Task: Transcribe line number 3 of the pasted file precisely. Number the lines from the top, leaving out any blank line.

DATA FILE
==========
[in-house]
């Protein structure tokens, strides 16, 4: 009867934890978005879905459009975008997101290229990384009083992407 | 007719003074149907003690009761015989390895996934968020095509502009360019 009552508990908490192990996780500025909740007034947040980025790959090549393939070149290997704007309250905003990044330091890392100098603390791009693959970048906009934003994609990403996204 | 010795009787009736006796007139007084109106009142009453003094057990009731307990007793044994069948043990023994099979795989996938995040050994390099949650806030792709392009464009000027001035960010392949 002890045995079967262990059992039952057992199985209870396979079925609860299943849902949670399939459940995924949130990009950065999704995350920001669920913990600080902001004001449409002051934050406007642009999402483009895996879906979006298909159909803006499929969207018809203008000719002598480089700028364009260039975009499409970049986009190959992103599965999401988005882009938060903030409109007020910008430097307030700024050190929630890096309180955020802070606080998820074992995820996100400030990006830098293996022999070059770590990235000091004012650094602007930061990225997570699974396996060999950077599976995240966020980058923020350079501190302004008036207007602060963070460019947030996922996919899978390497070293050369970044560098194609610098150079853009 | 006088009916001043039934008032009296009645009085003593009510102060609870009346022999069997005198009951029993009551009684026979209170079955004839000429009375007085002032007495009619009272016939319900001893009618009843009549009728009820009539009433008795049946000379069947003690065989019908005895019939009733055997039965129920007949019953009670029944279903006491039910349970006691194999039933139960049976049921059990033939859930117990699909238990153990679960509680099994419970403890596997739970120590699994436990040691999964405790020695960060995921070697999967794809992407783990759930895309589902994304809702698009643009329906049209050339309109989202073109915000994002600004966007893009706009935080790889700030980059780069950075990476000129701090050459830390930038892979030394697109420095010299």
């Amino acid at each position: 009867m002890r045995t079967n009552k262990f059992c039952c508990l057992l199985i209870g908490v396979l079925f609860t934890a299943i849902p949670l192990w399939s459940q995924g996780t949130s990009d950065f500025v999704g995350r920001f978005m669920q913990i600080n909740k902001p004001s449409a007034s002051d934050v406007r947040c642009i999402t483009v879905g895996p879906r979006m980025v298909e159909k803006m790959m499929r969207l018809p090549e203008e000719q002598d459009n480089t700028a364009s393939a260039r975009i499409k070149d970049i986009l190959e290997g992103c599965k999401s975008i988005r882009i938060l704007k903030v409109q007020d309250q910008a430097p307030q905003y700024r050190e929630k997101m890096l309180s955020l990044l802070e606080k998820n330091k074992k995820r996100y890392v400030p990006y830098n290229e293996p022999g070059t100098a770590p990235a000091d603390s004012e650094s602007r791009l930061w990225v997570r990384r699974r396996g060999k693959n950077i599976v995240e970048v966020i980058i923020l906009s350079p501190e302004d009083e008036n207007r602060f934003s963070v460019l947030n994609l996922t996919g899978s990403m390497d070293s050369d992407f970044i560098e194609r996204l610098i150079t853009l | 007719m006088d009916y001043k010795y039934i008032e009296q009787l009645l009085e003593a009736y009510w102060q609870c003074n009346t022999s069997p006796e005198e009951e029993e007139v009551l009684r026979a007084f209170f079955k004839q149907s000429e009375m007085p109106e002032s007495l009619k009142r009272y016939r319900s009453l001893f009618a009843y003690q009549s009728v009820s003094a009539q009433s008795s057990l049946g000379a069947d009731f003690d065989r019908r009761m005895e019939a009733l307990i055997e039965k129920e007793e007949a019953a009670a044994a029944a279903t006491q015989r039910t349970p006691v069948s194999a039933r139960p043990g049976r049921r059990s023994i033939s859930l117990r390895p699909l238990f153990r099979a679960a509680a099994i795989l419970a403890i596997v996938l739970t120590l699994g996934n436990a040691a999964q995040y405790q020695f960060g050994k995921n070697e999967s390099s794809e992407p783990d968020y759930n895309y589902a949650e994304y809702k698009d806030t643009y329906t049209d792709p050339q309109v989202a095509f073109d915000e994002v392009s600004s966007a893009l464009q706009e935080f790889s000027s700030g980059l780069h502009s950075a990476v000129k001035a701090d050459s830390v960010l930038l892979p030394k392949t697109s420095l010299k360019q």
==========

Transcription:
């Amino acid at each position: 009867m002890r045995t079967n009552k262990f059992c039952c508990l057992l199985i209870g908490v396979l079925f609860t934890a299943i849902p949670l192990w399939s459940q995924g996780t949130s990009d950065f500025v999704g995350r920001f978005m669920q913990i600080n909740k902001p004001s449409a007034s002051d934050v406007r947040c642009i999402t483009v879905g895996p879906r979006m980025v298909e159909k803006m790959m499929r969207l018809p090549e203008e000719q002598d459009n480089t700028a364009s393939a260039r975009i499409k070149d970049i986009l190959e290997g992103c599965k999401s975008i988005r882009i938060l704007k903030v409109q007020d309250q910008a430097p307030q905003y700024r050190e929630k997101m890096l309180s955020l990044l802070e606080k998820n330091k074992k995820r996100y890392v400030p990006y830098n290229e293996p022999g070059t100098a770590p990235a000091d603390s004012e650094s602007r791009l930061w990225v997570r990384r699974r396996g060999k693959n950077i599976v995240e970048v966020i980058i923020l906009s350079p501190e302004d009083e008036n207007r602060f934003s963070v460019l947030n994609l996922t996919g899978s990403m390497d070293s050369d992407f970044i560098e194609r996204l610098i150079t853009l | 007719m006088d009916y001043k010795y039934i008032e009296q009787l009645l009085e003593a009736y009510w102060q609870c003074n009346t022999s069997p006796e005198e009951e029993e007139v009551l009684r026979a007084f209170f079955k004839q149907s000429e009375m007085p109106e002032s007495l009619k009142r009272y016939r319900s009453l001893f009618a009843y003690q009549s009728v009820s003094a009539q009433s008795s057990l049946g000379a069947d009731f003690d065989r019908r009761m005895e019939a009733l307990i055997e039965k129920e007793e007949a019953a009670a044994a029944a279903t006491q015989r039910t349970p006691v069948s194999a039933r139960p043990g049976r049921r059990s023994i033939s859930l117990r390895p699909l238990f153990r099979a679960a509680a099994i795989l419970a403890i596997v996938l739970t120590l699994g996934n436990a040691a999964q995040y405790q020695f960060g050994k995921n070697e999967s390099s794809e992407p783990d968020y759930n895309y589902a949650e994304y809702k698009d806030t643009y329906t049209d792709p050339q309109v989202a095509f073109d915000e994002v392009s600004s966007a893009l464009q706009e935080f790889s000027s700030g980059l780069h502009s950075a990476v000129k001035a701090d050459s830390v960010l930038l892979p030394k392949t697109s420095l010299k360019q």